PHILADELPHIA – Rebuilding Community Infrastructure (Rebuild) – the City of Philadelphia’s initiative to invest hundreds of millions of dollars to improve parks, recreation centers, playgrounds, and libraries across the city – is the recipient of a $125,000 grant from The Patricia Kind Family Foundation. The grant will support the community engagement and design process for improvements at Vare Recreation Center. The grant will also release $62,500 in matching funds from the William Penn Foundation as part of its historic commitment of up to $100 million for Rebuild.
“We are so grateful for the generosity and vision of The Patricia Kind Family Foundation and its trustees,” said Nicole Westerman, the executive director of Rebuild. “Vare is a perfect example of why Rebuild is needed and why we’re working to bring even more resources to the program. Every dollar raised will allow us to bring more improvements to communities that have been waiting for far too long.”
Of the 64 projects that have been approved so far for Rebuild, Vare is one of four that have been selected to move forward this year using funding from grants and the City’s FY2018 capital budget. Most of the other projects cannot start until the Philadelphia Beverage Tax has been upheld by the Pennsylvania Supreme Court. The majority of Rebuild’s budget will come from bond proceeds that will be repaid by the tax.
“We are thrilled to support Rebuild’s plans to start launching projects despite the delays caused by the Philadelphia Beverage Tax litigation,” said Christina Kind, trustee for The Patricia Kind Family Foundation. “Vare is already at risk for closure and we hope our funding can help avoid that from happening. We encourage other funders to support Rebuild now so community members can begin to see sorely needed improvements in their neighborhood as soon as possible.”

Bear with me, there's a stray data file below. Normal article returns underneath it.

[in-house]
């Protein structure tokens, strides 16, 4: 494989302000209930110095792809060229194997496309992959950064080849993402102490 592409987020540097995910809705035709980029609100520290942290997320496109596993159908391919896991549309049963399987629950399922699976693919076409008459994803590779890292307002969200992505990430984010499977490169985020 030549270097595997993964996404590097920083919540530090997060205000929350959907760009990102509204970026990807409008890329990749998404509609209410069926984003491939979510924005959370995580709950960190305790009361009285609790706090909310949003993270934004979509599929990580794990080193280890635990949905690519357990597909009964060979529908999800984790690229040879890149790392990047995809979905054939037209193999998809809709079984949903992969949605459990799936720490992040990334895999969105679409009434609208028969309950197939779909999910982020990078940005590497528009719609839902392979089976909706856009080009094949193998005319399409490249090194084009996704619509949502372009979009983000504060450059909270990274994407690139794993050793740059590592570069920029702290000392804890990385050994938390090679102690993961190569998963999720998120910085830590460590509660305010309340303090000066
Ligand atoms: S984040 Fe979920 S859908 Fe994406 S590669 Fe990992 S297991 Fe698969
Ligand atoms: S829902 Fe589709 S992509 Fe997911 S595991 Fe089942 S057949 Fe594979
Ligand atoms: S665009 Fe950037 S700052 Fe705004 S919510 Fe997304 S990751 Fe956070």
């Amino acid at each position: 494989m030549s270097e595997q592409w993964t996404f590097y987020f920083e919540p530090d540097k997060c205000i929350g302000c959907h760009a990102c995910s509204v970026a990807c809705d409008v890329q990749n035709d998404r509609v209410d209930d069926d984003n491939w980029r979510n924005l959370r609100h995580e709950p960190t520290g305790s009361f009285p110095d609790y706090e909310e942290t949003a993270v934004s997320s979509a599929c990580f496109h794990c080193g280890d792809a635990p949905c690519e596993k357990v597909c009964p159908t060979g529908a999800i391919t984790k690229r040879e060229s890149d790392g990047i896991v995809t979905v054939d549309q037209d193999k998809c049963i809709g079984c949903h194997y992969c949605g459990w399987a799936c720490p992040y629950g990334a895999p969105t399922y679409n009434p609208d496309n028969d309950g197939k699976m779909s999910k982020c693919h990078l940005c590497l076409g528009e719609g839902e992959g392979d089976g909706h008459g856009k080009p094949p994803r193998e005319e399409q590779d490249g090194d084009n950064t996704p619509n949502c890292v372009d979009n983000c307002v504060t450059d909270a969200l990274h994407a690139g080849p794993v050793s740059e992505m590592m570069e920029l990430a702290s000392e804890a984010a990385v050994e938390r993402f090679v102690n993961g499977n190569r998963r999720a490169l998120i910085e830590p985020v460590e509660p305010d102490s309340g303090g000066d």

Vare serves the Grays Ferry and Point Breeze neighborhoods in South Philadelphia and is home to a variety of beloved neighborhood activities, including popular basketball and gymnastics programs. The center was forced to close in October 2017 after it was deemed unsafe by structural engineers hired by Philadelphia Parks & Recreation. In December, the first floor of Vare was re-opened after temporary improvements were made to secure the building. However, the second floor remains closed and Vare will likely be forced to shut down again within the next year if more permanent improvements are not made.
“Vare Rec Center is vital to the safety and development of children in this community and rebuilding this neighborhood hub is critically important,” said Councilman Kenyatta Johnson, who represents the district where Vare is located. “Losing this facility would be devastating to these children and their families. I want to sincerely thank The Patricia Kind Family Foundation for recognizing this and helping us move forward with the process to rebuild Vare.”
This summer, Rebuild will start the process of selecting the organization responsible for managing the Vare project. A major component for the first phase of the project will include a community engagement process, which is expected to kick off this winter after the partner organizations have been selected. The engagement process will help determine how the site can be improved to support the programs and activities that best serve the surrounding neighborhood.
“I’m excited that Rebuild has received a grant from The Patricia Kind Family Foundation to support a robust design and community engagement process for improvements at Vare,” said Parks and Recreation Commissioner, Kathryn Ott Lovell. “Working closely with community members will be important to ensure access to quality programming and welcoming facilities to all Philadelphians.”
Later this year, Rebuild is expected to announce more projects that will start using available funding.